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US Starts Notifying Red Cross of terror suspects held at Secret Detention Camps, US reports say

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posted on Aug, 23 2009 @ 01:14 AM
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US Starts Notifying Red Cross of terror suspects held at Secret Detention Camps, US reports say


news.bbc.co.uk

The US military has begun notifying the Red Cross of the identities of terror suspects being held at secret camps in Iraq and Afghanistan, US reports say.

The International Committee of the Red Cross would not comment on the report, which the New York Times carried quoting unnamed US officials.

The policy reportedly took effect this month with no public announcement.
(visit the link for the full news article)




posted on Aug, 23 2009 @ 01:14 AM
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Um... what?


I'm kinda speechless at the scope of this admission.
Read that article carefully.

Combine this with the revelations of this past week in Tom Ridge's book and we have many startling and public admissions about the last administration.

Will this go anywhere?

Or is it all water under the bridge now?
.

news.bbc.co.uk
(visit the link for the full news article)

[edit on 23 Aug 09 by Gools]



posted on Aug, 23 2009 @ 01:32 AM
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It probably won't go any where. The report on US interrogation tactics has been delayed for release to the public... LINK- ABC News.

I'm not so sure that US interrogation and other nations interrogations are much different. It's all a game. You understand, methinks. This is a game they play to try and make something out of nothing and vice-a-
versa. No one really cares how some terror suspect gets interrogated.

For example, A terror suspect is arrested. He is probably a killer and has probably been in firefights and operations against the US or Allies. Would you expect a very friendly interrogation, or would you want to rough the guy up a bit and put him in a prison equal to G-mo??? Well TPTB always choose the latter. Public opinion really means nothing and as far as they are concerned the international laws are worth a piss.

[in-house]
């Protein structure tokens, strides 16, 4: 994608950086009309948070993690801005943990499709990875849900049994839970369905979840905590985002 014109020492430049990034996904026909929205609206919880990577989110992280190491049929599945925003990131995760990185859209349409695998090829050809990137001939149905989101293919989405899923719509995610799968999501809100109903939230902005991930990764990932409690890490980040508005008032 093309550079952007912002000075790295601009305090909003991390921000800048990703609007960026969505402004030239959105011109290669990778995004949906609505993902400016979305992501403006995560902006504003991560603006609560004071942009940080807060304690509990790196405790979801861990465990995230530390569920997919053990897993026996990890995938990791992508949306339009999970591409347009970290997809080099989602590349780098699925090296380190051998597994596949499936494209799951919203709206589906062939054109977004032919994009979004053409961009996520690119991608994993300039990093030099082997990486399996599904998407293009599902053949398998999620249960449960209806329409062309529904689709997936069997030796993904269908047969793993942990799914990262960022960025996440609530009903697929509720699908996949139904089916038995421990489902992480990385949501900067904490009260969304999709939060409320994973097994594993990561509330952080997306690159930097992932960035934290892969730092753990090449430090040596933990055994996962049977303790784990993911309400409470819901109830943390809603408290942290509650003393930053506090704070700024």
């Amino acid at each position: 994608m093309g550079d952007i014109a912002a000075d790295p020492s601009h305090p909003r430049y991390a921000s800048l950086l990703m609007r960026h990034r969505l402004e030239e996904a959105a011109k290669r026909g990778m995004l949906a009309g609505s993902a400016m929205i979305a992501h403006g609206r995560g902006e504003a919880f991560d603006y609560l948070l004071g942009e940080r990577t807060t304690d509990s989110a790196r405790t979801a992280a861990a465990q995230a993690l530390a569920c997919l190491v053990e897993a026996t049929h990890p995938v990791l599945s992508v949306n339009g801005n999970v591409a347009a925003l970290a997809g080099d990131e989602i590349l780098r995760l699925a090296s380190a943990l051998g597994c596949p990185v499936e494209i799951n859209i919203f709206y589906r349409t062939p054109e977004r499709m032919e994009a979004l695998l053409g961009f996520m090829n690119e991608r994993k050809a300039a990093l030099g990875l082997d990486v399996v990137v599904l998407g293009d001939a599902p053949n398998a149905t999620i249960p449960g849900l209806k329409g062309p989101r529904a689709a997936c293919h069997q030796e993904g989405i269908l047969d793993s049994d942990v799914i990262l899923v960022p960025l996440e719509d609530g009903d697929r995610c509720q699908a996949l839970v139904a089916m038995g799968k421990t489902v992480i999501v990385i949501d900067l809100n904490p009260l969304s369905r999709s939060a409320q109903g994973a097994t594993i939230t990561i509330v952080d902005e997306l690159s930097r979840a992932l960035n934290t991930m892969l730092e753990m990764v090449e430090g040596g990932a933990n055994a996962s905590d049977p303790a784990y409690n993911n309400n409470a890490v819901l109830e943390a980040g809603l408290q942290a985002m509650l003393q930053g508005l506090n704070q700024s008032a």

Furthermore, this has been going on for quite some time. Don't believe me??? Go watch Tino's new flick Inglorious Basterds and see how the US interrogated Nazis. I know it's a work of fiction, but there are many 'fictions' that aren't so far from actual truths. Thats just one example though... Interrogation has always been a nasty business, all the way back through time as far as you can dig. It's not really meant to be pleasant.



posted on Aug, 23 2009 @ 02:04 AM
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reply to post by W3RLIED2
 





No one really cares how some terror suspect gets interrogated.


For sure brother.

i have often thought about this type of action.

For example one could say that a average primate such as a baboon has the intelligence of lets say a two or three year old human primate...to a degree.

Yet as we observe the troop of Baboons you will begin to see a different type of intelligence worm its way through the tribe. Call it a social intelligence.

This particulate type of intelligence allows atrocity's. It allows injustice and rule by power. Monkey see monkey do.

It is observable.

And so then in light of it being observable one could say that those who rule may indeed have the cognitive intake of a two or three year old as well as the social intelligence of a baboon.



posted on Aug, 23 2009 @ 03:25 AM
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reply to post by Gools
 


People seem to think that the West is more civilized or more humane, how ever you put it, but they don't seem to grasp the idea that the civility only exists as a show. All empires are the same, they make the same mistakes and they end up with the same faith. Just read history carefully and you will see the dejavu.



posted on Aug, 23 2009 @ 12:00 PM
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I note that the BBC has edited the title to something less inflammatory:

"US names secret terror suspects"

They also edited the content. The quoted parts above are no longer quite the same.

As for the replies... does the phrase "innocent until pr oven guilty" mean anything to you people?

Or how about the shoe on the other foot?

Any US military personnel caught in a battle zone DESERVES to be tortured and disappeared into a secret detention camp. Right?


.



posted on Aug, 23 2009 @ 12:03 PM
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reply to post by Gools
 


I have to agree, I'm really in awe at what kind of information we've been receiving lately. It seems more and more we are seeing information of a negative nature about the last adminitration.